And that might be the real clue to what stands for social currency in this little free town of ex- and fugitive slaves: the more willing you are to use your experiences as a way to judge others, the more other people will be forced to accept you.
None of that means Ella is loved; in fact, we find out that "[n]obody loved her and she wouldn't have liked it if they had" (26.256). It does mean, though, that people respect and listen to her—and that, Shmoopers, is the sign that she's at the top of the social heap in little Cincinnati.
We've got to confess, this is our favorite mode of characterization in Beloved. Why? Because we've got humans and... not-so-humans.
Basically, there are all of the characters in the novel—and then there's Beloved. Is she a ghost? A bloated and strangely silent woman? A witch? A dead baby brought back to life? Is her body her own? Or does it belong to that woman who drowned under the bridge?
Whoever—or whatever—Beloved is, she forces all the other characters to question who they are and what they believe in, at the most basic level. The clearest example is when Paul D confronts Sethe with the news clipping Stamp Paid shows him. You know, the one about that day when Sethe killed her baby girl.
Granted, neither Paul D nor Sethe have consciously made the connection that the baby girl and Beloved are one and the same person—at least, not yet—but it's clear that the memory of Sethe's baby girl Beloved still haunts people in the community. So much so that Paul D calls Sethe's love "too thick" (to which Sethe replies: "'Thin love ain't love at all'") and reminds her to act like a human being, not an animal: "'You got two feet, Sethe, not four'" (18.164-165).
See? The teen version of Beloved doesn't even need to be the topic of conversation to cause a fight (even though, freakily enough, Paul D feels Beloved looking down on him through the floorboards when he's fighting with Sethe). Her dead baby self—in the form of a news clipping no less—is more than enough to stir up trouble.
And, of course, Beloved in her back-from-the-dead form gets the townswomen to really rise up out of minor character status and show their stuff. Lines, especially for Ella, are drawn between human and not-human, this world and that world:
"Sufficient unto the day is the evil thereof," and nobody needed more; nobody needed a grown-up evil sitting at the table with a grudge. As long as the ghost showed out from its ghostly place—shaking stuff, crying, smashing and such—Ella respected it. But if it took flesh and came in her world, well, the shoe was on the other foot. She didn't mind a little communication between the two worlds, but this [Beloved] was an invasion. (26.257)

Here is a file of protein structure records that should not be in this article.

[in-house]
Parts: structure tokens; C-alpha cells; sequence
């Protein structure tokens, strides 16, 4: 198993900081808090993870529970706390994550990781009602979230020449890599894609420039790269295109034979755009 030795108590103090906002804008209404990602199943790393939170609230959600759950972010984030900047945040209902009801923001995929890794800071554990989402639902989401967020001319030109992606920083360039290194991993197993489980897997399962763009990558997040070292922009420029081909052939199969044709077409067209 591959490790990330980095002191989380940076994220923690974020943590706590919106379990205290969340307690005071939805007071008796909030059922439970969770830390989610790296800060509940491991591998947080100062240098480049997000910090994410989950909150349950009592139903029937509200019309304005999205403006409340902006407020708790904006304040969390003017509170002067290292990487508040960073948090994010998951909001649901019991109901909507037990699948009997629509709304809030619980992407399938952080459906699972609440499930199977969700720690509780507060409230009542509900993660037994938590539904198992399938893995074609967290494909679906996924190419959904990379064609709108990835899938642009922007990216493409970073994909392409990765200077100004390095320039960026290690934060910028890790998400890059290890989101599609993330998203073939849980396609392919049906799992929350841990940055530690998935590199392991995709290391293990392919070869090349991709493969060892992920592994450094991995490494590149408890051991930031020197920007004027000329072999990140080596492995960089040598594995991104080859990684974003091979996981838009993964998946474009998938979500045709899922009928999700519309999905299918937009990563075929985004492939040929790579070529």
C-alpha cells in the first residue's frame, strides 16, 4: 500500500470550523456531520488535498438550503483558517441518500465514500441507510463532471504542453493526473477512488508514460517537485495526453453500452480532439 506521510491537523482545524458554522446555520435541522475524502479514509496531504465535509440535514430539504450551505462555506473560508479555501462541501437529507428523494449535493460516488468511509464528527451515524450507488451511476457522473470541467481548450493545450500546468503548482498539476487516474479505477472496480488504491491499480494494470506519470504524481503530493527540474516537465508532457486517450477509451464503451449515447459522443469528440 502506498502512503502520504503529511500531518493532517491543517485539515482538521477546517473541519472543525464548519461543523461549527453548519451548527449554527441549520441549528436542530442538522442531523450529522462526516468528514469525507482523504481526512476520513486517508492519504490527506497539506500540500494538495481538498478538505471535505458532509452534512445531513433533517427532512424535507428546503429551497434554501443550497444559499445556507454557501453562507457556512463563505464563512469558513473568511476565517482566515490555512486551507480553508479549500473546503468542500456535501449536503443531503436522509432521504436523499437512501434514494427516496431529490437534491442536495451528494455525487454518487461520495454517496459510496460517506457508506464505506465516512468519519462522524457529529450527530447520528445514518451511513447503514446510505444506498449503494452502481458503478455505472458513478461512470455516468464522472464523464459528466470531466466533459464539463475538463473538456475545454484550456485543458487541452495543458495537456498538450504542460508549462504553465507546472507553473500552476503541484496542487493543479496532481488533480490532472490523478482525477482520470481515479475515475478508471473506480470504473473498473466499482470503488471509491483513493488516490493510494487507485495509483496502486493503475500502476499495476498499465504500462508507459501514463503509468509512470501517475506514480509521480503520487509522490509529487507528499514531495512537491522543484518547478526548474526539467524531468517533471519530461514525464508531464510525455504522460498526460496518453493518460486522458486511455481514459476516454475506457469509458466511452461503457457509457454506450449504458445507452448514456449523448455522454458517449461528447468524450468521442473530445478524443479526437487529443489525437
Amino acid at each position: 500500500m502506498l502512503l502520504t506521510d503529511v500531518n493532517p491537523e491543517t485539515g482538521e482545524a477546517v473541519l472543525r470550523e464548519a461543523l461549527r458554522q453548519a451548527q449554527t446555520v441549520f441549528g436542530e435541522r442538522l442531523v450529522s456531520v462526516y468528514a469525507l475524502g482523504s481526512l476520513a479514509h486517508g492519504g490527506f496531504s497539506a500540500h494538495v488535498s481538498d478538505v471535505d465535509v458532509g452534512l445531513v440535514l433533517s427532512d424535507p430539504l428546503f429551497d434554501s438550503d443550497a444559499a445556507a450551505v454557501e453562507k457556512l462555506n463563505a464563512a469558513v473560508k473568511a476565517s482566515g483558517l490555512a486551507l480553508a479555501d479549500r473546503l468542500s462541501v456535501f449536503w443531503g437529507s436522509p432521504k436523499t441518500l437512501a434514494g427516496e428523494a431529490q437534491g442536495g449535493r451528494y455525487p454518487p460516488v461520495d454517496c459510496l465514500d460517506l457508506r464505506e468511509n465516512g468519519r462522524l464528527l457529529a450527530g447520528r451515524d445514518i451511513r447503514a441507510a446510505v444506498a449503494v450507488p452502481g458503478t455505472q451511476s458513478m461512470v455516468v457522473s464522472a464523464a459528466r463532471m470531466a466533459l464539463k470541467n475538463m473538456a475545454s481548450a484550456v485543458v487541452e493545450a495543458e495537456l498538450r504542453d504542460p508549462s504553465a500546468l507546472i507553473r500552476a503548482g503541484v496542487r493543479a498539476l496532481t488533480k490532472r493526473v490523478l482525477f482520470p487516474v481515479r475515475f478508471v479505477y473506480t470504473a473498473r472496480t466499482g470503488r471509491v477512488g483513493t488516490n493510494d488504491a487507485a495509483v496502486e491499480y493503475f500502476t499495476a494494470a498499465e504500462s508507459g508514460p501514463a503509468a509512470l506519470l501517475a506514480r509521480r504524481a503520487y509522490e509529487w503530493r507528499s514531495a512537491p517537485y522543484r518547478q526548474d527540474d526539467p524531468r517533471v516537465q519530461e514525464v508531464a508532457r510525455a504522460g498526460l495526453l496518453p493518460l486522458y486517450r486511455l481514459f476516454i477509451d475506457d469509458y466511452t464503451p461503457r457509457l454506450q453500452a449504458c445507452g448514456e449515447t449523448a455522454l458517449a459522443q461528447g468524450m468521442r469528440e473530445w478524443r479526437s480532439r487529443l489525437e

All of the sudden, we have women like Ella and Lady Jones coming out of the woodwork to help Denver and Sethe. They become one mega-character that moves as a "company," unified against a common foe despite profound differences:
Some brought what they could and what they believed would work. Stuffed in apron pockets, strung around their necks, lying in the space between their breasts. Others brought Christian faith—as shield and sword. Most brought a little of both. They had no idea what they would do once they got there. They just started out, walked down Bluestone Road and came together at the agreed-upon time […] So thirty women made up that company and walked slowly, slowly toward 124. (26.257)
Pretty amazing, right? That's the power of Beloved: so feared and hated that it takes a whole company of women to run her out.
Then there's the masculine half of the book. In a novel that explores the consciousnesses of former slaves, it's inevitable that we have to deal with all that rhetoric about how to define "man" and "human."
Morrison doesn't blatantly use the kind of language that used to dot our fine ol' Constitution—stuff like: black men equal 3/5 of a man and black women equal, um, nothing. She's too much of an artist for that. But she alludes to it, especially when Paul D wonders about his (hu)manhood:
He grew up thinking that, of all the Blacks in Kentucky, only the five of them were men. Allowed, encouraged to correct Garner, even defy him […] Was that it? Is that where the manhood lay? In the naming done by a whiteman who was supposed to know? Who gave them the privilege not of working but of deciding how to? No. In their relationship with Garner was true metal: they were believedand trusted, but most of all they were listened to. (13.125)
There isn't a question about what Paul D is in our minds (or, finally, in his): he's clearly a human being and a man. But because of the laws that allowed for slavery, the whole type of being concept becomes a major topic for Paul D and the whole book.
We have one word for that: deep.